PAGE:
and coughing and turning techniques) to their intervention

group, whereas other presurgical patients received only

normal preoperative teaching provided by nursing staff.

Although the two groups did not differ in the number of

postoperative analgesics needed, the intervention group

spent significantly fewer days in the hospital. In a

separate study Lindeman (1972) again confirmed the value of

this type of intervention, but found a significant








interaction between incisional site and teaching

effectiveness. Patients receiving incisions in the chest

and lower abdomen did not respond nearly so well to teaching

as did other incisional sites. This illustrates how

treatment-specific the benefits of a particular intervention

strategy can be.

It appears that skills training is most effective, when

it works at all, in getting the patient back on a normal

schedule and out of the hospital quickly. It has not been

shown to be helpful in reducing patients' anxiety and

subjective distress.

Hypnosis

Though hypnosis has had a long and colorful history,

there are few published empirical studies applying these

techniques for medical procedure preparation. To prepare

orthopedic surgery patients, Field (1974) used a 20-minute

recorded tape which included "hypnotic preparation" in

addition to a description of the surgical procedures.

Control subjects heard a tape about hospital facilities. No

group differences were found on postoperative indices.

McAmmond et al. (1971) compared hypnosis and systematic

relaxation in reducing anxiety of severely stressed dental

patients. Both intervention conditions showed lower anxiety

in terms of skin conductance, but self-report measures of

anxiety did not differ between intervention and control

subjects. Pain tolerance did not differ between groups, but








on follow-up five months after treatment, significantly more

hypnosis patients had seen a dentist than patients in other

groups. Kendall and Watson (1981) conclude that in this

area, the data are weak and the studies few. They suggest

that future hypnosis researchers need to use more potent

interventions (e.g., individual induction with hypnotist

present) and screen subjects with hypnosis susceptability

scales.

Very recently, a few reports have appeared applying

hypnosis to cancer patients. For instance, Redd et al.

(1982) have reported positive results in reducing

conditioned nausea in chemotherapy patients. Spiegel et al.

(1981) have reported increased pain tolerance and lessened

subjective distress in children who have had hypnotic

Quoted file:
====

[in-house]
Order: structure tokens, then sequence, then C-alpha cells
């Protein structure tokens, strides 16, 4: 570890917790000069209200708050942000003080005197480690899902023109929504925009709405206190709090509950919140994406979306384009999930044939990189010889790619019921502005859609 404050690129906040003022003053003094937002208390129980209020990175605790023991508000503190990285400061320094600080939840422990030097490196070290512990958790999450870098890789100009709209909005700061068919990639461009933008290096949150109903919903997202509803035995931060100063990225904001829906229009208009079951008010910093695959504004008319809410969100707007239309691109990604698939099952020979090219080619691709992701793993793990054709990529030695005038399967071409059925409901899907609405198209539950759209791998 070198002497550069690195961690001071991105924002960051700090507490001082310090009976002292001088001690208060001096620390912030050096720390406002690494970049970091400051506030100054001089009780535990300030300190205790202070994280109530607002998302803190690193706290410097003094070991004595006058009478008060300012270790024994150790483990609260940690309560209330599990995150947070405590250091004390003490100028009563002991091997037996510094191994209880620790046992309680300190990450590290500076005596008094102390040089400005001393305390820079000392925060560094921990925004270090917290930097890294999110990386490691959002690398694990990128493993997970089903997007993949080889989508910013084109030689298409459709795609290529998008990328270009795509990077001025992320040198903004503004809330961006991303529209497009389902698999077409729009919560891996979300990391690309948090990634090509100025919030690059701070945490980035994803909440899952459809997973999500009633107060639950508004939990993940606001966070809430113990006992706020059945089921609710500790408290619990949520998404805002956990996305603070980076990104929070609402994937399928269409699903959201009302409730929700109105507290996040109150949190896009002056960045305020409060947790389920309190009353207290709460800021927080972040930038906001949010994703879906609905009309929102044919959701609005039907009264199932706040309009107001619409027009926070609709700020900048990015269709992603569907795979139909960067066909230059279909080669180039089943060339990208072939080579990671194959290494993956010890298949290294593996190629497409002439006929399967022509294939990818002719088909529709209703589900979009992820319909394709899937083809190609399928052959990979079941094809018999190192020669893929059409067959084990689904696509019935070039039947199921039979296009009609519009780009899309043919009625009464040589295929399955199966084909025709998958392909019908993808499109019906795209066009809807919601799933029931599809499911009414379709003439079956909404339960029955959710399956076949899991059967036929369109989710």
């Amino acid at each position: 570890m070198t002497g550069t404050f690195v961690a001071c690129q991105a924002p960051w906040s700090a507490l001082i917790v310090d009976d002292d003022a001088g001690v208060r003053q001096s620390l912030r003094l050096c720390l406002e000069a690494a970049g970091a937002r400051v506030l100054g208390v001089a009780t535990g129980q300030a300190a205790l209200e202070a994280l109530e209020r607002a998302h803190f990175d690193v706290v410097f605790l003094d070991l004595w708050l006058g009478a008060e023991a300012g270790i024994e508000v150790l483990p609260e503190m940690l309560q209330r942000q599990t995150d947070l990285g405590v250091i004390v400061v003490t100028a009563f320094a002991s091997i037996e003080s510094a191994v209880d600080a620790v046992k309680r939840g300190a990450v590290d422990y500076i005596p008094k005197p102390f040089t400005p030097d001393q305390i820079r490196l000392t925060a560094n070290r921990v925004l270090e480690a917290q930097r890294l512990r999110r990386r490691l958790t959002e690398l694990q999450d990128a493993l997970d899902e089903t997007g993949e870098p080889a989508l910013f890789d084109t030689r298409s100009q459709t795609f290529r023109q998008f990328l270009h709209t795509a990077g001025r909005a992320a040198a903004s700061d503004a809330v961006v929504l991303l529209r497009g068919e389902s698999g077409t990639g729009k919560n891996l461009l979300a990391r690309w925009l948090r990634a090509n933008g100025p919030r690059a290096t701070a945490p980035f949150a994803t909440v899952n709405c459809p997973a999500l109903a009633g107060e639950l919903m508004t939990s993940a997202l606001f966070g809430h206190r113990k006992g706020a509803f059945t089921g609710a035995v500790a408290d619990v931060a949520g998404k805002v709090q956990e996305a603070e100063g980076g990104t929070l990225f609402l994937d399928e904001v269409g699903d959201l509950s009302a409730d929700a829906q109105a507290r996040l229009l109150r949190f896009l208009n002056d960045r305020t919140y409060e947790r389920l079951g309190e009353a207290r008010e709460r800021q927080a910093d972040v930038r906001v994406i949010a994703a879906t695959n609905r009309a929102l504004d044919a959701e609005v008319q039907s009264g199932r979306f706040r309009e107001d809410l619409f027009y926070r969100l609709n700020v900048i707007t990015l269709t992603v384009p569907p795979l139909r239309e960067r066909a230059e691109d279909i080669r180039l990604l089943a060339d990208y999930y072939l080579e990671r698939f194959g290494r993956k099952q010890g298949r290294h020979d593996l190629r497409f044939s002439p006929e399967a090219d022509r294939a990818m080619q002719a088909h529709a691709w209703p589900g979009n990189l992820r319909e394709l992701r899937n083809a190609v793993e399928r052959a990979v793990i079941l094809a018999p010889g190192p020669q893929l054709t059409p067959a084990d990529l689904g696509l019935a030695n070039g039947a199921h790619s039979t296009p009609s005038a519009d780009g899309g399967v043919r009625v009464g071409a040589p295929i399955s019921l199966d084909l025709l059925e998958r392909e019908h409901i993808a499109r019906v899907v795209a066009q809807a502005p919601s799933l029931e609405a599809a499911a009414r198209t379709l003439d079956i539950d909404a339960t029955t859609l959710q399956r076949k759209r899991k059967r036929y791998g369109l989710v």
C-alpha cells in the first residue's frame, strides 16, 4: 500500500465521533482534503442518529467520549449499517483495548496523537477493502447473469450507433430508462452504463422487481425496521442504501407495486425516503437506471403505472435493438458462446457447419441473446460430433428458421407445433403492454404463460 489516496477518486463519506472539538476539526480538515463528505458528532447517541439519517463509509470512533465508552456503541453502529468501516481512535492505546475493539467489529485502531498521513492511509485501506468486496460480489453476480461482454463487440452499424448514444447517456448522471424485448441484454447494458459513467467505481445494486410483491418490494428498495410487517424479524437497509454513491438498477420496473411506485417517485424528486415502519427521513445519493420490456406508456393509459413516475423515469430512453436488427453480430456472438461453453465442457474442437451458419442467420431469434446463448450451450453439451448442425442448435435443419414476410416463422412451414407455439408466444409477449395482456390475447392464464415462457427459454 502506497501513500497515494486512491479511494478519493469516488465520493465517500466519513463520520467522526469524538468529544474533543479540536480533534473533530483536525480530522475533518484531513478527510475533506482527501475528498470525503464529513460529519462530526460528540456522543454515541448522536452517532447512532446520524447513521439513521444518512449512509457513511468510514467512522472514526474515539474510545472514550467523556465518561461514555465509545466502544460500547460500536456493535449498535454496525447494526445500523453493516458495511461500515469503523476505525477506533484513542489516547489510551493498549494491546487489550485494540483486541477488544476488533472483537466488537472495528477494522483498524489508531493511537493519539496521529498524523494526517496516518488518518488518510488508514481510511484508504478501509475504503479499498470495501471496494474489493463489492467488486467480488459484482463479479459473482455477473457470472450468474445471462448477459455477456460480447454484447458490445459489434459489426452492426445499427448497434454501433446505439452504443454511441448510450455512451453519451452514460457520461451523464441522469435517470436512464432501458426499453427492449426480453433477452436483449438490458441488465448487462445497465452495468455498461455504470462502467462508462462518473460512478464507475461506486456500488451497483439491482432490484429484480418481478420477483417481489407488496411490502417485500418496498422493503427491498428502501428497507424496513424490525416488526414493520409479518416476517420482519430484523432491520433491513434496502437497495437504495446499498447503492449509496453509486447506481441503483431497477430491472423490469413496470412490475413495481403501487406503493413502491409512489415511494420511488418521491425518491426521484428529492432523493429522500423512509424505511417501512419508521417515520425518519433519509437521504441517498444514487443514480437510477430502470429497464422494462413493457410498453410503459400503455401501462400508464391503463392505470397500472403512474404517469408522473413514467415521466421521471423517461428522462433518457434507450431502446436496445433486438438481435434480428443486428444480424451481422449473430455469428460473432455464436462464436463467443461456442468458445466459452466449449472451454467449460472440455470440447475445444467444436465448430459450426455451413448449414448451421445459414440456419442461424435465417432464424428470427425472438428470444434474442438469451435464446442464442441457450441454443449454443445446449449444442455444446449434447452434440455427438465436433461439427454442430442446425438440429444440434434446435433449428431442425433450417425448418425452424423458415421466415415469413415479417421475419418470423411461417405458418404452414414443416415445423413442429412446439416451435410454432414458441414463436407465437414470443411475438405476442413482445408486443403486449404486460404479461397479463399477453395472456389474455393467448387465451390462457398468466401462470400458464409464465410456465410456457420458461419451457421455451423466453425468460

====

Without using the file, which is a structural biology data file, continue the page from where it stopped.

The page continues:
preparation for bone marrow punctures. In both cases,

hypnotic inductions were administered personally and

multiple training sessions were utilized. These promising

results warrant further investigation.

Relaxation Training

Progressive relaxation training has been used with

success in a number of medical procedure preparation

studies. Miller (1976), for instance, used EMG feedback and

progressive relaxation training for patients with histories

of negative reaction to dental treatment. Self-reports on

state anxiety (State-Trait Anxiety Inventory), the Dental








Anxiety Scale, and EMG levels decreased significantly for

both treatment groups, but not for controls.

With elective surgery patients (cholecystectomy and

abdominal hysterectomy), Wilson (1981) compared information

provision to relaxation training. Relaxation reduced

hospital stay, subjective ratings of pain, and medication

used for pain, as well as increased strength, energy, and

postoperative epinephrin levels. The patients in the

information only condition had reduced length of hospital

stays.

Less clear cut results, however, have been found in two

studies utilizing relaxation training for cardiac surgery

patients. Pearson (1976) found no evidence of intervention

efficacy on a number of physiological, behavioral, and

subjective mood state variables. Relaxation condition

patients did, however, use less drugs postoperatively.

Aiken and Henrichs (1971) conducted extensive relaxation

training with patients prior to cardiac surgery. They found

no significant difference between treatment patients and

controls in number of postoperative psychiatric reactions.

Overall, relaxation training appears to be quite

effective in facilitating patients recovery, especially in

less catastrophic medical procedures.

Filmed Modeling

Rather strong evidence exists for the efficacy of

filmed modeling (sometimes called observational learning or







vicarious learning) to aid adjustment of patients undergoing

any of several different medical examination and treatment

procedures.

Shipley et al. (1978) utilized a 18-minute videotape of

a patient undergoing endoscopic examination with patients

scheduled for this procedure. One group saw the tape three